The 403(b) is a TSA (tax-sheltered annuity) available to teachers and employees of other non-profits in place of the 401(k). The 403(b) has lower administrative costs than a traditional 401(k). The maximum contribution for those employees under age 50 is $5,500 annually and $6.500 for savers over age 50, utilizing the $1,000 catch-up provision.

2. Solo 401(k)

A special type of the 401(k) is available to sole proprietors who can and make contributions as both the employee and employer, up to a total of $55,000 if under age 50 or $61,000 annually if over age 50, an increase from 2017 maximums.6  The major benefit to the Solo 401(k) is the two types of contributions available. First, there are elective contributions, made from the employee earnings. Secondly, there are non-elective earnings, made on behalf of the business. The Solo (k) is a great choice for solo proprietors, and C or S corporations that have no part-time employees working more than 1,000 hours per year.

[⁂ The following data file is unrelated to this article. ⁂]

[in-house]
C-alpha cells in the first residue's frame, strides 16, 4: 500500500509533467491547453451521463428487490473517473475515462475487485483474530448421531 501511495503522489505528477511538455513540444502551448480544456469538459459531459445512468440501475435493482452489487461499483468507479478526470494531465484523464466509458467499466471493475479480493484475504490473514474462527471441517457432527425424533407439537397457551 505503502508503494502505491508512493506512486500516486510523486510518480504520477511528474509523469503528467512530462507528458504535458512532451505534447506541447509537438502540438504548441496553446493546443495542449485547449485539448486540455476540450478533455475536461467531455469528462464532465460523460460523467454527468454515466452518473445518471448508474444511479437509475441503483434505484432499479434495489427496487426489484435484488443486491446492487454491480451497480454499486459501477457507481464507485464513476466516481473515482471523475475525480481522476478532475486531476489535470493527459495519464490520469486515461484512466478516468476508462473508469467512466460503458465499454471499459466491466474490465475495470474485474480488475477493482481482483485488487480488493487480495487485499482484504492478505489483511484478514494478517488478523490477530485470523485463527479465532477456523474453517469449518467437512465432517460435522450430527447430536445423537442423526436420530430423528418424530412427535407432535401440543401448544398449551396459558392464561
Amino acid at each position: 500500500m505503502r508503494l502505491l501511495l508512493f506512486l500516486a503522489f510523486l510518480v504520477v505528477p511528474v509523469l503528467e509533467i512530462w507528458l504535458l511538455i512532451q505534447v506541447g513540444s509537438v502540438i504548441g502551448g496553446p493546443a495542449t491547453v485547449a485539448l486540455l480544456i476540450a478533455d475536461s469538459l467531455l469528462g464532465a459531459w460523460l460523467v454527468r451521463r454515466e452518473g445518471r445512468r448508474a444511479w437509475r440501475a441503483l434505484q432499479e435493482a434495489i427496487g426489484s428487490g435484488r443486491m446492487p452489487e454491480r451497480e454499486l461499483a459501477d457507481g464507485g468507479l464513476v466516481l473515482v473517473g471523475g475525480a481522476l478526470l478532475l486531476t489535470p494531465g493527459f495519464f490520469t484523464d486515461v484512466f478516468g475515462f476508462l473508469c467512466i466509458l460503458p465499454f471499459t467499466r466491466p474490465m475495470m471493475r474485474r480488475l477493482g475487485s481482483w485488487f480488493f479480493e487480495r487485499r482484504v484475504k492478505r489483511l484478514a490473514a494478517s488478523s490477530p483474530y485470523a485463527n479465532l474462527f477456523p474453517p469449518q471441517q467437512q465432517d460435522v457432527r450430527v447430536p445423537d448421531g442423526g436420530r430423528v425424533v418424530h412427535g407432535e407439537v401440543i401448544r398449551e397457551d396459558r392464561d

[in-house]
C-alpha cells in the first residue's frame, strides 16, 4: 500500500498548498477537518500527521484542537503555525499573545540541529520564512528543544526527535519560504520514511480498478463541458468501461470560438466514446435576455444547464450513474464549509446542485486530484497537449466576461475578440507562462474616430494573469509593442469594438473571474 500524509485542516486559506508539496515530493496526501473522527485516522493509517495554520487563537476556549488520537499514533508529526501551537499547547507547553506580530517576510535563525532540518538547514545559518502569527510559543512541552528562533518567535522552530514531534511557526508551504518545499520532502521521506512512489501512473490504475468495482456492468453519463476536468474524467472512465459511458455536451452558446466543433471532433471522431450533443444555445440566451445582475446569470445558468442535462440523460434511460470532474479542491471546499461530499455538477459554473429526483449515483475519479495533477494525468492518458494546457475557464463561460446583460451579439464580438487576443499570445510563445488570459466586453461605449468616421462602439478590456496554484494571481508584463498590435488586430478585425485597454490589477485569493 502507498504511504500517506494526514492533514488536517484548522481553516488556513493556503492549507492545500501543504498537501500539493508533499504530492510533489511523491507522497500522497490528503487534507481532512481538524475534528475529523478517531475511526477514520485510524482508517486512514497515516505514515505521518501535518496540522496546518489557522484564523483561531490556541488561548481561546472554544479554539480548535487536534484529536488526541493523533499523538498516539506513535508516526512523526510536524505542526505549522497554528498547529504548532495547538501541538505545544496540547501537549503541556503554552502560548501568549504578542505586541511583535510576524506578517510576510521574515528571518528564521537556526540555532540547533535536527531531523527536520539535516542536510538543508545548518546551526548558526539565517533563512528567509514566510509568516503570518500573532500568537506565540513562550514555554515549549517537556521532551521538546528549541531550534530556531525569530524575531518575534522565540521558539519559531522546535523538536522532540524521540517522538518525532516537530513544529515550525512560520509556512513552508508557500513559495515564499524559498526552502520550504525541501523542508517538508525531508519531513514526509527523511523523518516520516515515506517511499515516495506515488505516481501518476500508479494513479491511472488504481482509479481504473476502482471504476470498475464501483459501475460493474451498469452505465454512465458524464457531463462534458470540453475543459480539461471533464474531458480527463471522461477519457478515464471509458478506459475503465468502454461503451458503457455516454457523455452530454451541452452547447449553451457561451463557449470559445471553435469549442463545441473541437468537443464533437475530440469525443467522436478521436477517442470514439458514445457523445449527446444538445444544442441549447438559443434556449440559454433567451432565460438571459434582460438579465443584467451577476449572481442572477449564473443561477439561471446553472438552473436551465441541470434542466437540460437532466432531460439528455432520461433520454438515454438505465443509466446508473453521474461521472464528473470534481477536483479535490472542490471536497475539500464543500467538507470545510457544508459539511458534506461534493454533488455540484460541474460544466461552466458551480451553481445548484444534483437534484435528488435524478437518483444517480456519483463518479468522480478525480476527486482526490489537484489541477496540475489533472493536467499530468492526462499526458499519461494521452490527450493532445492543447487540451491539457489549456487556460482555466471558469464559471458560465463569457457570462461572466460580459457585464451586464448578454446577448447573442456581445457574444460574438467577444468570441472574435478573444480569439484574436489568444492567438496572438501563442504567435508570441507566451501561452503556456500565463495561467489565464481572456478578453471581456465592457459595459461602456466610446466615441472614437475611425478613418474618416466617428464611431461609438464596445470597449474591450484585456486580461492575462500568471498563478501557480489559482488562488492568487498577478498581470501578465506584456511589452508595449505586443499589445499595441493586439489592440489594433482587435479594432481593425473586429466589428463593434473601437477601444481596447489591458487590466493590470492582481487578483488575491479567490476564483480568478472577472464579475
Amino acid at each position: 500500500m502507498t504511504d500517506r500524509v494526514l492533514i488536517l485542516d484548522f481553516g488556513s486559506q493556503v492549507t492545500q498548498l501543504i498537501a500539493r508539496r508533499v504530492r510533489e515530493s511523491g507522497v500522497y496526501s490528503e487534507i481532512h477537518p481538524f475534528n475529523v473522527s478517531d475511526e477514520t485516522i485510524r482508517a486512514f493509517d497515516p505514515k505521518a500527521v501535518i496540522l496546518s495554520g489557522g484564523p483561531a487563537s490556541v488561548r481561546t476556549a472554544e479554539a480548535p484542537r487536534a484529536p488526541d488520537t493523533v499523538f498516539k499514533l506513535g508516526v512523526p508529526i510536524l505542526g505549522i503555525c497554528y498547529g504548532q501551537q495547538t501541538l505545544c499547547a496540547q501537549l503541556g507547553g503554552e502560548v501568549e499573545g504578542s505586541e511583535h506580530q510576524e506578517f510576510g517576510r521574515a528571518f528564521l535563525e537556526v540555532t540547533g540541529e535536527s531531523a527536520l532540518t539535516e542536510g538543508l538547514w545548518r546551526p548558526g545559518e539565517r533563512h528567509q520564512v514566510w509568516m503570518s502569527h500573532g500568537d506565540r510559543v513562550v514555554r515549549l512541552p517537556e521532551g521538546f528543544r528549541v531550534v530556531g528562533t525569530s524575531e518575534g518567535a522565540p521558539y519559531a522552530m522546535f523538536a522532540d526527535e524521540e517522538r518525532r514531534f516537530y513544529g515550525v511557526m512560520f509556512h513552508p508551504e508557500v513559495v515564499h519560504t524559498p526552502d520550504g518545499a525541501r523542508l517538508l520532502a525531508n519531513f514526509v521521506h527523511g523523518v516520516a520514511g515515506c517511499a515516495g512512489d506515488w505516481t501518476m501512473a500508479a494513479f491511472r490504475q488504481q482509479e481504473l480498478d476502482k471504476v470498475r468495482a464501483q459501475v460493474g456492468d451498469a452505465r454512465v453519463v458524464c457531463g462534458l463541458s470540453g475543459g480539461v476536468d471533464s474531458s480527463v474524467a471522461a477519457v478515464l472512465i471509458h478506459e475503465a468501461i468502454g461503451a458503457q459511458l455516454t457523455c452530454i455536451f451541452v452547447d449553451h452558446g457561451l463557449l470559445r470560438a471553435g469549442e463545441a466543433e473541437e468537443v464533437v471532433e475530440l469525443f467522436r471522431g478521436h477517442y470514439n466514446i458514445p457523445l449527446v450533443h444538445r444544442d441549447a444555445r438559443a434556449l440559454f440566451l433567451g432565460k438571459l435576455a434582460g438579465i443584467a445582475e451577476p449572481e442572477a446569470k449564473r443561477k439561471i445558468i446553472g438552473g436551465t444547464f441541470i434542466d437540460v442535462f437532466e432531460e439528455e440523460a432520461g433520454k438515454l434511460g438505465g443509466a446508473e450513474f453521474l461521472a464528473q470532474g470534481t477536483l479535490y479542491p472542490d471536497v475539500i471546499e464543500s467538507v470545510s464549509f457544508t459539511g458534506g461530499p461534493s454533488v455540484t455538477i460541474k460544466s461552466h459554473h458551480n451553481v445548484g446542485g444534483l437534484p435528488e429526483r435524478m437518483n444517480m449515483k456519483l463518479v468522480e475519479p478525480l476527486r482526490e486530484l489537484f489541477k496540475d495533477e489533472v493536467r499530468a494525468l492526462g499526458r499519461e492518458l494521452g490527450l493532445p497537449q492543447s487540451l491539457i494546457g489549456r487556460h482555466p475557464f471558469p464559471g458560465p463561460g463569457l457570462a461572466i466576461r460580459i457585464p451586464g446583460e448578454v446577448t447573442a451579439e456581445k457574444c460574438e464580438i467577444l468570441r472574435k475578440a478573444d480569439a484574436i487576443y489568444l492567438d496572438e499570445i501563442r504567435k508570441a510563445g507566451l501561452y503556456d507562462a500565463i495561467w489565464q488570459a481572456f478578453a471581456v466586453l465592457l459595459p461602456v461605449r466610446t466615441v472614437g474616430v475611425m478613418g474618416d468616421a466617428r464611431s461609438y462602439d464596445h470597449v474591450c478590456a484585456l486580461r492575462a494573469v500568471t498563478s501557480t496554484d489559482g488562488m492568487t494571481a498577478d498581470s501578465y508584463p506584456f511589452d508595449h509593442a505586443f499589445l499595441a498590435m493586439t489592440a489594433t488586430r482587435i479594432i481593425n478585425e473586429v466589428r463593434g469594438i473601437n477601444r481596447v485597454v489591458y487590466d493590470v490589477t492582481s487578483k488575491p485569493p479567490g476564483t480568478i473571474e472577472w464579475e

3. The SEP

The SEP IRA, or simplified employee pension is most widely used by the self-employed and small business owners. The SEP IRA is extremely popular with sole proprietors that run their own business without employees. Business owners can contribute up to 25% of your income up to $55,000. SEP IRA’s are easier to set up than a 401(k) and can be done easily online.  However, because of the limitation calculations that are not flat numbers, it would be wise to consult with a certified accountant or certified financial planner when setting up a SEP. 7

4. Simple IRA